Santorini is considered to be the most sought after place for a romantic getaway in Greece, since there are not many places in the world where you can enjoy exquisitely clear waters while perched on the rim of a massive active volcano in the middle of the sea! The island has a growing reputation as a “wedding destination” for couples not only from Greece but from all over the world. A trip to Santorini with the other half is a dream for anyone who has seen at least one photo of the island’s famous Caldera and exchanging kisses beneath Santorini’s famous sunset is the ultimate romantic experience!
Zákynthos (Zante) is a verdant island endowed with fertile valleys and a temperate climate (area: 406 sq. km; coastline: 123 km). Its landscape diversity has resulted in different types of beaches: there are sandy beaches in secluded coves where the tranquil waters are deep blue on the island’s southeastern part; yet, if rugged cliffs and an interesting underwater world are to your liking, try the western part of the island.
Aghios Nikolaos tou Molou (Solomou Square): a church of Renaissance order (17th century) with a belfry dating back to the Byzantine period. Aghios Dionysios lived here in 1853.
Be the knight or princess of your childhood fairytales in the Byzantine town of Mystras!
Ioannina, the capital of Epirus, spreads out around beautiful Lake Pamvotida. The natural environment, the climate and character of the town are defined by this stretch of water – the area’s trademark. The lake, with its still waters and its small island, is a natural monument, around which the entire area lives and breathes. The strong cultural traditions of the town, home to a number of great novelists and poets, and the artistic and intellectual events which are organized throughout the year, give visitors the opportunity to get to know the roots of the intellectual life of Epirus.
The expression to “live like the Pasha in Ioannina” means that a person is enjoying the absolute best that life has to offer. It is not enough to have the title of ruler; he also has to live in Ioannina. It is the distillation, in colloquial terms, of the idea that Ioannina was always a wealthy and aristocratic city.
In the western Peloponnese, in the beautiful valley of the Alpheios river, lies the most celebrated sanctuary of ancient Greece. Dedicated to Zeus, the father of the gods, it lies on the southwest foot of Mount Kronios, at the confluence of the Alpheios and the Kladeos rivers, in a lush green landscape. Although secluded near the west coast of the Peloponnese, Olympia became the most important religious and athletic centre in Greece. Its fame rests upon the Olympic Games, the greatest national festival and a highly prestigious one world-wide, which was held every four years to honour Zeus. The origin of the festival goes back centuries. Local myths concerning the famous Pelops, the first ruler of the region, and the river Alpheios, betray the close ties between the sanctuary and both the East and West.
Worldwide known as a sacred island for it is the place where Saint John wrote the Book of Revelation, Patmos is an ideal destination for nature lovers thanks to its lace-like coastline, sheer cliffs and volcanic soil.
Welcome to Rhodes, the capital of the Dodecanese, an island which is ideal not only for those who want to relax but also for those looking for an action-packed holiday! With its bright green hills, rich green valleys and uninterrupted line of golden beaches, Rhodes is truly a blessed place. Add in the excellent facilities for tourism, the island’s special blend of cosmopolitan and traditional, and numerous cultural and archaeological sites and you’ve got the perfect holiday destination.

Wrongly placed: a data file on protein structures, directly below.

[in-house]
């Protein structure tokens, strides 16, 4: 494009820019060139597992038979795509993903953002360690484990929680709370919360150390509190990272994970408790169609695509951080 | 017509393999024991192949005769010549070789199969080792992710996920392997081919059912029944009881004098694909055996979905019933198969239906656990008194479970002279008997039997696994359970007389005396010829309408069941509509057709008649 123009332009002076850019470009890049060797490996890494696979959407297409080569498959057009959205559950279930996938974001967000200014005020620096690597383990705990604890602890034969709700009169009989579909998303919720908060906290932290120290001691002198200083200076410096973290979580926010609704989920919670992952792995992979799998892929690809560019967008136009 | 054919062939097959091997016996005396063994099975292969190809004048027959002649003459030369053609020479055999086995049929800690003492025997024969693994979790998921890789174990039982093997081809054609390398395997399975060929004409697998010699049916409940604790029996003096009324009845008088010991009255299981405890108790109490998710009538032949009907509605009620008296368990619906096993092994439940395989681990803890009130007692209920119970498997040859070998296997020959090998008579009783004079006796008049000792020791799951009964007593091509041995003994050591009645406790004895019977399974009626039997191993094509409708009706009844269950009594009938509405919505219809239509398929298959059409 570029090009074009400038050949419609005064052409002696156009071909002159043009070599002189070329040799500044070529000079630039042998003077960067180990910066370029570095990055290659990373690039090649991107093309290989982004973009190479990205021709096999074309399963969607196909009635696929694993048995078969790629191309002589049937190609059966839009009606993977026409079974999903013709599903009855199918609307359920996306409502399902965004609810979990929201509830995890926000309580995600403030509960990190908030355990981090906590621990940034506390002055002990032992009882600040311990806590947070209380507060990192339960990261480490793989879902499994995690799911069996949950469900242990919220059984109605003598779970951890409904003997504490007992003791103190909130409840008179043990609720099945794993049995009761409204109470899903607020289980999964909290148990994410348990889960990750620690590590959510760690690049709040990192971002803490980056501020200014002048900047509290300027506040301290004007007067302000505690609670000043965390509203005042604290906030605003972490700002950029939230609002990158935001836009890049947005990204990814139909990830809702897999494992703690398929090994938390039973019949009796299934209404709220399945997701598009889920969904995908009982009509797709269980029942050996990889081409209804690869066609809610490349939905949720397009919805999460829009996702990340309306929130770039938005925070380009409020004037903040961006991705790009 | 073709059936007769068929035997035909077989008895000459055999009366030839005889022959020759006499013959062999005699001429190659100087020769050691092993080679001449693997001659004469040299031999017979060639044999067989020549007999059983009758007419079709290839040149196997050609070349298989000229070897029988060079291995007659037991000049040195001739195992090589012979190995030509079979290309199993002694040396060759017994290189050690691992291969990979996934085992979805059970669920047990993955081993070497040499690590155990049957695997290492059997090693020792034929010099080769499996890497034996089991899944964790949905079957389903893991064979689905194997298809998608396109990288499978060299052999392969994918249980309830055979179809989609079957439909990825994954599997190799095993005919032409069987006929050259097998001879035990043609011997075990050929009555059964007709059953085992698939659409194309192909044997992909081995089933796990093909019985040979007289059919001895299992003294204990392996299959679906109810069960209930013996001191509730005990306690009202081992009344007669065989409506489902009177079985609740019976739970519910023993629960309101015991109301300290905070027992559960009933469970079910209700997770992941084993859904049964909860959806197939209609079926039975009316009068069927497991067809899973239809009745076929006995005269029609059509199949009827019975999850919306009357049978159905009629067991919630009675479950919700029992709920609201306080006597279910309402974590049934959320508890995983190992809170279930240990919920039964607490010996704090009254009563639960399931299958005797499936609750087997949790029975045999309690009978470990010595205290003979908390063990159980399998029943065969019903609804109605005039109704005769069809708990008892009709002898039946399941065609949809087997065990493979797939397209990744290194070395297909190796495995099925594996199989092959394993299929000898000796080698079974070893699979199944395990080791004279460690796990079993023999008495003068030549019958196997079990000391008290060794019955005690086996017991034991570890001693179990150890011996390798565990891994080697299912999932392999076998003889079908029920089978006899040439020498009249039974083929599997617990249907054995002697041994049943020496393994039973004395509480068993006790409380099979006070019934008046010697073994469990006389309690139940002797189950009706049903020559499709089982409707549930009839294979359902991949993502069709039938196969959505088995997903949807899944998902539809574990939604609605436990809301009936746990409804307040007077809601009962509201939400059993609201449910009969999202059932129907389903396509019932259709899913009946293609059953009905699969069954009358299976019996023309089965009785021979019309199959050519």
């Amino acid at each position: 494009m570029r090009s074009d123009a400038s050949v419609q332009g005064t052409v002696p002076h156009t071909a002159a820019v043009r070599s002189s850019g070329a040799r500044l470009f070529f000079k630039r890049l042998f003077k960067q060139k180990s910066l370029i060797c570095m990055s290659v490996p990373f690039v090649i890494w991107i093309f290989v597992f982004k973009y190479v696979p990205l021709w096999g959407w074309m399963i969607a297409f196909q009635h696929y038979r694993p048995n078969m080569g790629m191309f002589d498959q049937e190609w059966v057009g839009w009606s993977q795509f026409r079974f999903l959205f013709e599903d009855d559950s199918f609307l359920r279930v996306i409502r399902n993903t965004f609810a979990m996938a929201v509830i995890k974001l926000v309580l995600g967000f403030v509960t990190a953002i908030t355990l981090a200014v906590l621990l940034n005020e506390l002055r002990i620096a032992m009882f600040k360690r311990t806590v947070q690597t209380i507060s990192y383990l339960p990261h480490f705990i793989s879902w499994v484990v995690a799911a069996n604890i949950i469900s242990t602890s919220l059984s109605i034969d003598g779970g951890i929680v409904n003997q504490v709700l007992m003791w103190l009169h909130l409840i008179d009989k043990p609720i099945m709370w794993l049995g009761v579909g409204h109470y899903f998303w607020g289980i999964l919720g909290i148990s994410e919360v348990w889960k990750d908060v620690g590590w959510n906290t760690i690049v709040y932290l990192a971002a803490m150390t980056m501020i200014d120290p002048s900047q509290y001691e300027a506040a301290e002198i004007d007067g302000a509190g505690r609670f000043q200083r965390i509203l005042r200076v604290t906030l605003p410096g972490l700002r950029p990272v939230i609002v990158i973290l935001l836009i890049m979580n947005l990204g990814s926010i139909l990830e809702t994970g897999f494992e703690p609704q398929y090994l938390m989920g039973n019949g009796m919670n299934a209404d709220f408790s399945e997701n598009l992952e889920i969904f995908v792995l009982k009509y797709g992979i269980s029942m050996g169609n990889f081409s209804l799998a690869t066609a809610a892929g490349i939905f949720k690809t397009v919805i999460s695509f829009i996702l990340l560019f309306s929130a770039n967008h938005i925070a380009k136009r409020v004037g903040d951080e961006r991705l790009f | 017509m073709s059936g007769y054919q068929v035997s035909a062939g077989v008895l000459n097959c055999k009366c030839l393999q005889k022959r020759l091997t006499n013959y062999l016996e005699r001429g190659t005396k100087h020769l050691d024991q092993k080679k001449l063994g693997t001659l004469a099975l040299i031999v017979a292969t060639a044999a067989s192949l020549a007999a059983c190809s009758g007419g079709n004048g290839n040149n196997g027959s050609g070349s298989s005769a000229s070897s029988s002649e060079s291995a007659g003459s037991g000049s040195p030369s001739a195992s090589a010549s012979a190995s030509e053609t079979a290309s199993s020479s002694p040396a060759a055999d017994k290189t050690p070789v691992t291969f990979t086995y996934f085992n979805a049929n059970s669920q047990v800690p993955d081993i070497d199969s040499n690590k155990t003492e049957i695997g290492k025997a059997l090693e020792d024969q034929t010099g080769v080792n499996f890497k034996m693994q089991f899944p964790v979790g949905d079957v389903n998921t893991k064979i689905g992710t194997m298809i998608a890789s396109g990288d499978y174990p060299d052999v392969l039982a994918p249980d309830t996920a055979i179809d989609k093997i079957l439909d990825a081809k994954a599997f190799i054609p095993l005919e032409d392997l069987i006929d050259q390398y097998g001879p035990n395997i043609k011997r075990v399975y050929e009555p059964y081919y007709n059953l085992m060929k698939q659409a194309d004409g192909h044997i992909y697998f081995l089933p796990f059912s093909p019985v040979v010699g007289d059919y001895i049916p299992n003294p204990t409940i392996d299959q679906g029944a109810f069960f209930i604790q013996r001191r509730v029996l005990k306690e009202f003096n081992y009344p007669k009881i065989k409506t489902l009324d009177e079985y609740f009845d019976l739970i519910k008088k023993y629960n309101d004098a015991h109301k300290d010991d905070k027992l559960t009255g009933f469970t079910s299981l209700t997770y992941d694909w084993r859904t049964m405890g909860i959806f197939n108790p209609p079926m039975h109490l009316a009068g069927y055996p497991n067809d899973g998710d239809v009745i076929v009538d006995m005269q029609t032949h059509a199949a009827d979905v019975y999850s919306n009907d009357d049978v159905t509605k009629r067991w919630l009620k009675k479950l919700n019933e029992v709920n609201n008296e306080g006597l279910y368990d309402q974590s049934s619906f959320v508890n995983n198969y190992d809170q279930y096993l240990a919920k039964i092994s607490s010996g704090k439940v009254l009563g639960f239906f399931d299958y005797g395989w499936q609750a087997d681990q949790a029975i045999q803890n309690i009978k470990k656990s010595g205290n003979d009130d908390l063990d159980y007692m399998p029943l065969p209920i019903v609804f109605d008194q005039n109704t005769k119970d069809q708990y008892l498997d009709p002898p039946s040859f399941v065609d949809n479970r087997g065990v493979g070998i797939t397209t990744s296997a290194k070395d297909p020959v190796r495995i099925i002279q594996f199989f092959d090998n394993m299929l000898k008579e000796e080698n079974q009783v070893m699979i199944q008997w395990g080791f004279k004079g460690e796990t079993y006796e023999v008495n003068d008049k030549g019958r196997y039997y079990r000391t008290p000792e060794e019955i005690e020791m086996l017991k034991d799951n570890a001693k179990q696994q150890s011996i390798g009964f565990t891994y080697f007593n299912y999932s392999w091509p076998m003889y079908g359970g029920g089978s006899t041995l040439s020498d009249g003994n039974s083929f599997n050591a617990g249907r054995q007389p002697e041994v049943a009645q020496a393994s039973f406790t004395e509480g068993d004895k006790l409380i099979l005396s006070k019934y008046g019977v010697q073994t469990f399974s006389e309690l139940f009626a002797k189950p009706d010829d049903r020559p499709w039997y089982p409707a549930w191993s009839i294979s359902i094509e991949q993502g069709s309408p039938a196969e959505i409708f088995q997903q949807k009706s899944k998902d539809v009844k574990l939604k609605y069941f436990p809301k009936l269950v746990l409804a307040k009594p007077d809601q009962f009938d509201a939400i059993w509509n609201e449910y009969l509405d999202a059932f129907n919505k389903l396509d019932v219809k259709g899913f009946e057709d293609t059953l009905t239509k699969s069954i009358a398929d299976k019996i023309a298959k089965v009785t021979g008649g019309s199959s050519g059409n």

As you head down to the east coast, the first tempting stop is Kallithéa, a cosmopolitan holiday resort bustling with hotels lining Faliráki beach. In Kallithéa the main attraction is the Roman baths – a unique example of orientalised Art Deco from 1929 – and the long sandy beach of Faliráki. The picturesque small bay at Ladikó (where the film “The Guns of Navarone” was shot) and the scenic “Anthony Quinn” Bay are just some of the beautiful beaches where you can bask! If you are interested in learning more about the local traditions of Rhodes visit Koskinoú, a traditional village where the house facades are painted in bright colours, the lovely courtyards are paved with pebbles and the houses are decorated inside with ceramic plates and hand-woven textiles.
The Archaeological Site of Philippi, the most important one in the Eastern Macedonian area of Greece, is on UNESCO’s list of World Heritage Monuments since mid-July 2016, satisfying all the institution’s significant and strict criteria. At the 40th Session of the Committee, which took place in Istanbul, from July 10th to 17th, Philippi was unanimously listed as a World Heritage Site.
Thessaloniki (520 km. north of Athens) is the second largest city of Greece and the most important centre of the area. Built near the sea (at the back of the Thermaïkos Gulf), it is a modern metropolis bearing the marks of its stormy history and its cosmopolitan character, which give it a special beauty and charm.
Thessaloniki, with its host of Byzantine monuments (due to it’s significance during the Byzantine period), justifiably is considered an open-air museum of Byzantine art. Wandering through the city, it is worthwhile to see:
Veria was the second most significant town, after Aigai, during the blooming ancient Macedonian years. The city is built on the foothills of Mt. Vermion and crossed by the River Tripotamo. From the 11th to the 14th century it was the third most important city of the Byzantine Empire, after Constantinople (Istanbul) and Thessaloniki. The impressively large number of Byzantine and post-Byzantine churches gave the city the nickname “Little Jerusalem”. Today, 48 Byzantine and post-Byzantine churches are preserved in the city centre.
The Archaeological Museum houses findings from Veria’s archaeological sites dating back to the Late Stone Age up to the Hellenistic Period. The findings originating from the excavations of Nea Nikomedia, which were identified as the oldest settlement in Europe (Neolithic Age) are of special interest.